Two cousins. One city. So much food. My beloved cousin Claire and I recently found ourselves in Paris. Between my food obsession and her passion for art, we were quite the pair. Some of the many highlights to the trip included an unexpected gallery tour of the Louvre as a result of Claire’s recent acquisition of Masters in Art History and stumbling into an underground jazz bar filled with Parisians dancing the night away. However, one of my favorite food experiences was dining at the forever famous Chez Georges. Call it cliché if you must – even typical tourist behavior – but I don’t care. There’s something just wonderful about cliché French food – croissants, Madeleines, pot de crème, duck à l’orange. It needs no reinventing. It just is and forever will be delicious.
Chez Georges is the old haunt of many a renown chef and was reportedly Julia Child’s favorite restaurant in all of Paris. With its oak entrance, dim-lit sconces and untouched lace curtains, patrons feel like they are stepping back in time to enjoy la cuisine traditionelle. The restaurant first opened in 1964 under Georges Bruillet and hasn’t lost an ounce of charm or flavor since.
Claire and I went all out. We admittedly spent about 20 minutes reading the handwritten (yes, handwritten) menus and another 10 translating the dishes that appeared interesting to our not-so-refined French language skills. Cecile – our rough-around-the-edges server who warmed up to us after 2 hours of culinary extravagance – must have checked on us at least 5 times before we were ready to order. Sadly, most of my pictures from this evening were lost.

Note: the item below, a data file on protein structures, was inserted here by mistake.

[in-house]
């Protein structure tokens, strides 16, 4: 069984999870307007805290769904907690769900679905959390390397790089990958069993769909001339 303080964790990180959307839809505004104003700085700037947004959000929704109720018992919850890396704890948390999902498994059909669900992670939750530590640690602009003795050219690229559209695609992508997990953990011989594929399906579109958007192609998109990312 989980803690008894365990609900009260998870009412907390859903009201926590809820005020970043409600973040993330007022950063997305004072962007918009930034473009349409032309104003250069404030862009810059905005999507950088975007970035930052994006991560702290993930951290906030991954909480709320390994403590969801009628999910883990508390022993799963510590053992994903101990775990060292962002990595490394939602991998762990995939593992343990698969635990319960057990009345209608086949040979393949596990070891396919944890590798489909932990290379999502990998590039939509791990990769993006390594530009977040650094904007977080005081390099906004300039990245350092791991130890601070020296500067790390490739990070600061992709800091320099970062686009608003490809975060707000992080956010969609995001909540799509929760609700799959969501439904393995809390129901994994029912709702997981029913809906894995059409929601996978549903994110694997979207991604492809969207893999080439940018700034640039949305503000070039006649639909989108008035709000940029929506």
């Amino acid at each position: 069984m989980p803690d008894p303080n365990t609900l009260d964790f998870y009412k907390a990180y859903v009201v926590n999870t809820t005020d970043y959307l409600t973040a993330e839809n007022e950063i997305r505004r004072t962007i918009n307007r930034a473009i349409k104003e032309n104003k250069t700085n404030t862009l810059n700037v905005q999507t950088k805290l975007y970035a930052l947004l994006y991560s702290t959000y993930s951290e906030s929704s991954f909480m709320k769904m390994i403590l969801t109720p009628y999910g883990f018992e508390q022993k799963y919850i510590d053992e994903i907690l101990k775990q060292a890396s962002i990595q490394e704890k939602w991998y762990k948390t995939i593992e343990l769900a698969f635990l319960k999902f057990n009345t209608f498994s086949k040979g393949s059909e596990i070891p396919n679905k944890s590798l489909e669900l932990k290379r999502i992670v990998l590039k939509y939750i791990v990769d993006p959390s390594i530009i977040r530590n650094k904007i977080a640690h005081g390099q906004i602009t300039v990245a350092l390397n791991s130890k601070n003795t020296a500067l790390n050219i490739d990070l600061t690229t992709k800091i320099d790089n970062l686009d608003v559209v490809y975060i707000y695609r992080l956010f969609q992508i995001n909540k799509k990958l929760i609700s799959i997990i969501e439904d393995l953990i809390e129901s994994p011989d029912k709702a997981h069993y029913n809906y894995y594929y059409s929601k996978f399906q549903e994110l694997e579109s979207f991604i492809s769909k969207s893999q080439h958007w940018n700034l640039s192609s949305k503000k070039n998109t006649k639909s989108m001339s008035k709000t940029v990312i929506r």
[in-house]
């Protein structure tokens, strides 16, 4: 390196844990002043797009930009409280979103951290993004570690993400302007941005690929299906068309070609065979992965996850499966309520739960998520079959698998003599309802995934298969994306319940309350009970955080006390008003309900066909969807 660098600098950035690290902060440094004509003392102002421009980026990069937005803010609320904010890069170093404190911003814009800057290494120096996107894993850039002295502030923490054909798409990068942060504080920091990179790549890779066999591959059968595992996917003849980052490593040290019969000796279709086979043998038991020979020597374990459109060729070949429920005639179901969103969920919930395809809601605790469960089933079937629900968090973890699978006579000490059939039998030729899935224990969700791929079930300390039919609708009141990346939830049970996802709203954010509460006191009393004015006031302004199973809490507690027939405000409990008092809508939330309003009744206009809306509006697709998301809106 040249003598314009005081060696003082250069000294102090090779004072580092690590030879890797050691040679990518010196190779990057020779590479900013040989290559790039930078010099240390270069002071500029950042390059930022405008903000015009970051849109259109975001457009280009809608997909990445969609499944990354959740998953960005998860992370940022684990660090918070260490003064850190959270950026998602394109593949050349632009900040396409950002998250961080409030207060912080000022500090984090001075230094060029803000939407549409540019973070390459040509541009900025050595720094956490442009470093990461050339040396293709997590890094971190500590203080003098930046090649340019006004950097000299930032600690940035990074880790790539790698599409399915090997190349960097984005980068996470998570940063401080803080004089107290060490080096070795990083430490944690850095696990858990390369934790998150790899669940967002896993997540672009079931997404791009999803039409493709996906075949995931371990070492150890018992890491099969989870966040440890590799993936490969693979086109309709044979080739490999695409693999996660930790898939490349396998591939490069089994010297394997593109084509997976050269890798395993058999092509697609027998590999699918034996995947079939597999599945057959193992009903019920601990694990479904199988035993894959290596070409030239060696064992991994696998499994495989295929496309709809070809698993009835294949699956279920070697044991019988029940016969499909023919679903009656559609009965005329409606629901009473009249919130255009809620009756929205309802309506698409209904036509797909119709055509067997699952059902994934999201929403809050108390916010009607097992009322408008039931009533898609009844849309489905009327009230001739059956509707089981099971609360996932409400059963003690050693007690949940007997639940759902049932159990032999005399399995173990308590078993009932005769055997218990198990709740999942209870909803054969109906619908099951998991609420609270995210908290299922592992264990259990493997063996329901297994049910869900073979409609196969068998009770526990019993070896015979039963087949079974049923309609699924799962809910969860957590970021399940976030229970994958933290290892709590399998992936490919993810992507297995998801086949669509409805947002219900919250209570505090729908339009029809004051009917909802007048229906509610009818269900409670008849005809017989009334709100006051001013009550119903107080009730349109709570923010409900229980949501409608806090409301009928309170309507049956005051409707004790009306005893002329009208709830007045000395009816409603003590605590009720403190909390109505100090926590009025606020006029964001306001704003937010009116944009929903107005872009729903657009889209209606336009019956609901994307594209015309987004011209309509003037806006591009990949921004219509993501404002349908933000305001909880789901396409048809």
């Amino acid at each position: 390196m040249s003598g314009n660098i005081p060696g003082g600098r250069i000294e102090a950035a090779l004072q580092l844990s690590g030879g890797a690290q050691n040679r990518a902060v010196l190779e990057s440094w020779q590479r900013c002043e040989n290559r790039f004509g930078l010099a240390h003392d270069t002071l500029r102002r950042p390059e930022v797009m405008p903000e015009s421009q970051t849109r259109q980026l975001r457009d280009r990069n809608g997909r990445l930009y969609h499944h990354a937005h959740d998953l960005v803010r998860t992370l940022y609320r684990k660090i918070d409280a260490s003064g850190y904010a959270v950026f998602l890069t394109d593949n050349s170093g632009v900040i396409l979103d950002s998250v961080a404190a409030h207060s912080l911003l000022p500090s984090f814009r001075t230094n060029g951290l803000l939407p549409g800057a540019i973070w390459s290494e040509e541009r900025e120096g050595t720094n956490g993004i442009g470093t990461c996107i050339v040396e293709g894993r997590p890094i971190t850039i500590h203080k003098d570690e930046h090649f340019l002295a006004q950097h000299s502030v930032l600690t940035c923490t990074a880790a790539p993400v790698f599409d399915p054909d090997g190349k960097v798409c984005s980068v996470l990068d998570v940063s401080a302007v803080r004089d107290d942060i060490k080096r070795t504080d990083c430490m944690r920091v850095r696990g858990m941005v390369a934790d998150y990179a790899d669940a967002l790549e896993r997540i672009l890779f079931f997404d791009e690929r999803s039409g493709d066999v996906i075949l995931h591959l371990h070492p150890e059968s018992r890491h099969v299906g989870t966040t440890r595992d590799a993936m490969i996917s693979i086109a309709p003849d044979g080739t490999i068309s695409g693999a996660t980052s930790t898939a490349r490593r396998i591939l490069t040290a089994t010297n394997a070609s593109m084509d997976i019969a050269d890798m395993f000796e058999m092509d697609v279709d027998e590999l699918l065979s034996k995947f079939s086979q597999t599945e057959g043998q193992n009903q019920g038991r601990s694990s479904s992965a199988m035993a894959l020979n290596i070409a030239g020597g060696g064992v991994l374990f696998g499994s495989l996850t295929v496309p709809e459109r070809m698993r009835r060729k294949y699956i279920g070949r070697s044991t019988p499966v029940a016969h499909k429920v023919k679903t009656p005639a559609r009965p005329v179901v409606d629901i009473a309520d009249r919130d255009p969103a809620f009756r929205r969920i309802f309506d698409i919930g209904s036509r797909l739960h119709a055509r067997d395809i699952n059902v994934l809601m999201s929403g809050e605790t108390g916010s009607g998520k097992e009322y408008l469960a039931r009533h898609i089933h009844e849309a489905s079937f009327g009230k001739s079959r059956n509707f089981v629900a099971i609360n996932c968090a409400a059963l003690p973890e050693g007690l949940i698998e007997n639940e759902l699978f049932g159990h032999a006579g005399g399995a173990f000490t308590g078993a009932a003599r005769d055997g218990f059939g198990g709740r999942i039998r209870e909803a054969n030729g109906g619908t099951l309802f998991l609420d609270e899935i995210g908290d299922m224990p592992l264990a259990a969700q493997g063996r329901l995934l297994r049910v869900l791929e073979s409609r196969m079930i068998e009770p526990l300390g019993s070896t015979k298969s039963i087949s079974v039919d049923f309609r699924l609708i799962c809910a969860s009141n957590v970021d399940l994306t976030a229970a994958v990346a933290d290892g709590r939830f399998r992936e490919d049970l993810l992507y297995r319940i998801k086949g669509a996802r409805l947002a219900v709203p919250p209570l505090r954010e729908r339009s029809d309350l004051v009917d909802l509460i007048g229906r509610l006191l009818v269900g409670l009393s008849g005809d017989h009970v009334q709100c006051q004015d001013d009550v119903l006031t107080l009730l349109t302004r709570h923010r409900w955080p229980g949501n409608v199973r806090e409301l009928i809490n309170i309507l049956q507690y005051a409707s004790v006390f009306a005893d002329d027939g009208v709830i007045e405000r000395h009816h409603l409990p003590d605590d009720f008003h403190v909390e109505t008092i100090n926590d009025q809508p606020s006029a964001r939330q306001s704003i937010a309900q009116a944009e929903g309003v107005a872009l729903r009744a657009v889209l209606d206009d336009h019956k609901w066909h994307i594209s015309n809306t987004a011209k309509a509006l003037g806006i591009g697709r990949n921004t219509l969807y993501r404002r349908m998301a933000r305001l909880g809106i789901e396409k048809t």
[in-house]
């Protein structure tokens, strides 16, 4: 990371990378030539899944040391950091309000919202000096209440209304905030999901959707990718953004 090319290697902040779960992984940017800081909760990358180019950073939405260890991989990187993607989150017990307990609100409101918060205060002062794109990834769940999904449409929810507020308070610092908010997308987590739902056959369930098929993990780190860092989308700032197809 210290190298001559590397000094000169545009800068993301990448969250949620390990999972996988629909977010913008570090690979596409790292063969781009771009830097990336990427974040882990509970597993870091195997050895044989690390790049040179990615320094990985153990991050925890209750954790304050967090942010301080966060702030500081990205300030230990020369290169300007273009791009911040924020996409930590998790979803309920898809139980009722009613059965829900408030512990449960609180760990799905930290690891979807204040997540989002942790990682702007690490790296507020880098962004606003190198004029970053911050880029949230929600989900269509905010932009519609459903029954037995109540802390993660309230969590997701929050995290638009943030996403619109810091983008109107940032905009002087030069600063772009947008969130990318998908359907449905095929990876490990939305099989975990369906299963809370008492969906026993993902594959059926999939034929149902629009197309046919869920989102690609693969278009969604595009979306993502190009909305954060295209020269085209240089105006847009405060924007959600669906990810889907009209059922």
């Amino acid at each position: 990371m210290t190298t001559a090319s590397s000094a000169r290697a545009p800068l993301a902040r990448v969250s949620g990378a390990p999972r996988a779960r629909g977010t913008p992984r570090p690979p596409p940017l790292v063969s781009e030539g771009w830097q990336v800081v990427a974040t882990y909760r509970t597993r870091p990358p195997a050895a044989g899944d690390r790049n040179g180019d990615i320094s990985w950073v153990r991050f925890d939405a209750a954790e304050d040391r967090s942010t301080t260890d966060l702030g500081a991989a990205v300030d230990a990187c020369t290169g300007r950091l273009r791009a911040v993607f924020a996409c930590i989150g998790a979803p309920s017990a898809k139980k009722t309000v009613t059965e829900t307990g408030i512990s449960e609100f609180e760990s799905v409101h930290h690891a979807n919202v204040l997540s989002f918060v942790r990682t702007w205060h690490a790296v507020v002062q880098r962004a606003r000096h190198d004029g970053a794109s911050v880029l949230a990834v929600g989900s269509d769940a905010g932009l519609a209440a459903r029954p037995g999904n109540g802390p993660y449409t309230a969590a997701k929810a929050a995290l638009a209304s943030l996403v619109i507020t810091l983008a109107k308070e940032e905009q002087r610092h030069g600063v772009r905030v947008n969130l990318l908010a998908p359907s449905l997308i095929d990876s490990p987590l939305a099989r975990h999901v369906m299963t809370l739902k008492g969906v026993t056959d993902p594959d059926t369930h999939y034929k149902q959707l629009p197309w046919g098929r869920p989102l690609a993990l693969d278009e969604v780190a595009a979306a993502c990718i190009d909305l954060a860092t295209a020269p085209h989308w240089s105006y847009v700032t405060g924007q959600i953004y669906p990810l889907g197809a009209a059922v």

I began my meal with the Salade frisée aux lardons (frisée with fatty chunks of bacon, shallot vinaigrette, and an egg). Never in my life have I had an egg so perfectly poached.
For the main course, we both indulged in the Sole Meunière – a fillet of sole just smothered in butter, cream, chives, and other heavenly goodness that melts in your mouth. And you’ll never forget the potatoes that cut like clouds with just the slightest push of a fork.
Finally, for dessert, I indulged in the Tarte Tatin. Tarte Tatin is just as traditional as American Apple Pie. Caramelized sugar that boils up through hunks of apple, topped with flaky butter pastry, and turned out of the pan is hard to beat. I expected nothing short of amazing from Chez Georges, but it was the full 10-inch wide mixing bowl of Chantilly Cream that they placed in front of me that did my taste buds in. You haven’t had Chantilly Cream until you’ve had it at Chez Georges. Somehow, theirs came out looking like a huge batch of crème frâiche but was about twice as dense, solid, heavy and flavored with strong scents of vanilla. I tried not to smother the generous slice of tarte before me, but it was no use. I found it. The perfect French cliché of a dessert that satisfied every whim of an American in Paris.
I hope to find myself back in that beautiful city someday soon. Until then, I’ll be dreaming of Chantilly Cream and idling away my days creating Tarte Tatin to make it through.
You’ll learn quickly that there are several Chez Georges in Paris – all entirely different establishments. We visited Chez Georges at 1 rue du Mail near Bourse. If you plan to go, make a reservation in advance.